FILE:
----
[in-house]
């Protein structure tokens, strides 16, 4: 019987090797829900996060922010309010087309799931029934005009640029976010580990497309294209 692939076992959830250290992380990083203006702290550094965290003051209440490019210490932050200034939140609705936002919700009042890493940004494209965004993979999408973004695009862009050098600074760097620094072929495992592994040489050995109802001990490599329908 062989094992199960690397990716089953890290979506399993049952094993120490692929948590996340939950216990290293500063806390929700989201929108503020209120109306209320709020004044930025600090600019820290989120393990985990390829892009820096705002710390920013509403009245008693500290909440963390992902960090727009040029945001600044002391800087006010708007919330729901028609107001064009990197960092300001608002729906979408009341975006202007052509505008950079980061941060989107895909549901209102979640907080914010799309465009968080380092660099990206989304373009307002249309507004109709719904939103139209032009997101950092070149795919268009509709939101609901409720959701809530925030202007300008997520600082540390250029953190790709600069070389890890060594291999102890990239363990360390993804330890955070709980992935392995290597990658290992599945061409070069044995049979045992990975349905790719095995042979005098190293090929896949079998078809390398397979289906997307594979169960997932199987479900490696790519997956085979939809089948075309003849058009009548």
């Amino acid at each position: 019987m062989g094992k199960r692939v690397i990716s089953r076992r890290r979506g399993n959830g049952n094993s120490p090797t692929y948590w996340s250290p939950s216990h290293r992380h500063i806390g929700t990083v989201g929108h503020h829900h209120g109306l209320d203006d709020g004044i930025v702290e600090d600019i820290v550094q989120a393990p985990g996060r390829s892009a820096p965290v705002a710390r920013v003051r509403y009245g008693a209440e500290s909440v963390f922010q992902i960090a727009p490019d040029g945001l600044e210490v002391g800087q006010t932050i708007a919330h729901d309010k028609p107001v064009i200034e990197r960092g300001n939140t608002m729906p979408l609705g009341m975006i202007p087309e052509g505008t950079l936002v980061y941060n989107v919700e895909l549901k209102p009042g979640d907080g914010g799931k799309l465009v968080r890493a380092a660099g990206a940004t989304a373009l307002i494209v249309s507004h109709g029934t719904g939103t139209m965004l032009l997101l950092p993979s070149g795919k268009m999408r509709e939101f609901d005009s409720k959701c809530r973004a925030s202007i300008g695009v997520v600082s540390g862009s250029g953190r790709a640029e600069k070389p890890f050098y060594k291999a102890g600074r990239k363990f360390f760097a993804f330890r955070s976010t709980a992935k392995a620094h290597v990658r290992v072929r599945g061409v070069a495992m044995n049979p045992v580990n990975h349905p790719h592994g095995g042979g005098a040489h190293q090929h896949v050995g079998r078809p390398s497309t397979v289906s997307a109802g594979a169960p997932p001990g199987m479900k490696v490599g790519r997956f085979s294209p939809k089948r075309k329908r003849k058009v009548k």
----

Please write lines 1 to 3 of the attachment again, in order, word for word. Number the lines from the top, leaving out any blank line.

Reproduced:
[in-house]
């Protein structure tokens, strides 16, 4: 019987090797829900996060922010309010087309799931029934005009640029976010580990497309294209 692939076992959830250290992380990083203006702290550094965290003051209440490019210490932050200034939140609705936002919700009042890493940004494209965004993979999408973004695009862009050098600074760097620094072929495992592994040489050995109802001990490599329908 062989094992199960690397990716089953890290979506399993049952094993120490692929948590996340939950216990290293500063806390929700989201929108503020209120109306209320709020004044930025600090600019820290989120393990985990390829892009820096705002710390920013509403009245008693500290909440963390992902960090727009040029945001600044002391800087006010708007919330729901028609107001064009990197960092300001608002729906979408009341975006202007052509505008950079980061941060989107895909549901209102979640907080914010799309465009968080380092660099990206989304373009307002249309507004109709719904939103139209032009997101950092070149795919268009509709939101609901409720959701809530925030202007300008997520600082540390250029953190790709600069070389890890060594291999102890990239363990360390993804330890955070709980992935392995290597990658290992599945061409070069044995049979045992990975349905790719095995042979005098190293090929896949079998078809390398397979289906997307594979169960997932199987479900490696790519997956085979939809089948075309003849058009009548």
């Amino acid at each position: 019987m062989g094992k199960r692939v690397i990716s089953r076992r890290r979506g399993n959830g049952n094993s120490p090797t692929y948590w996340s250290p939950s216990h290293r992380h500063i806390g929700t990083v989201g929108h503020h829900h209120g109306l209320d203006d709020g004044i930025v702290e600090d600019i820290v550094q989120a393990p985990g996060r390829s892009a820096p965290v705002a710390r920013v003051r509403y009245g008693a209440e500290s909440v963390f922010q992902i960090a727009p490019d040029g945001l600044e210490v002391g800087q006010t932050i708007a919330h729901d309010k028609p107001v064009i200034e990197r960092g300001n939140t608002m729906p979408l609705g009341m975006i202007p087309e052509g505008t950079l936002v980061y941060n989107v919700e895909l549901k209102p009042g979640d907080g914010g799931k799309l465009v968080r890493a380092a660099g990206a940004t989304a373009l307002i494209v249309s507004h109709g029934t719904g939103t139209m965004l032009l997101l950092p993979s070149g795919k268009m999408r509709e939101f609901d005009s409720k959701c809530r973004a925030s202007i300008g695009v997520v600082s540390g862009s250029g953190r790709a640029e600069k070389p890890f050098y060594k291999a102890g600074r990239k363990f360390f760097a993804f330890r955070s976010t709980a992935k392995a620094h290597v990658r290992v072929r599945g061409v070069a495992m044995n049979p045992v580990n990975h349905p790719h592994g095995g042979g005098a040489h190293q090929h896949v050995g079998r078809p390398s497309t397979v289906s997307a109802g594979a169960p997932p001990g199987m479900k490696v490599g790519r997956f085979s294209p939809k089948r075309k329908r003849k058009v009548k």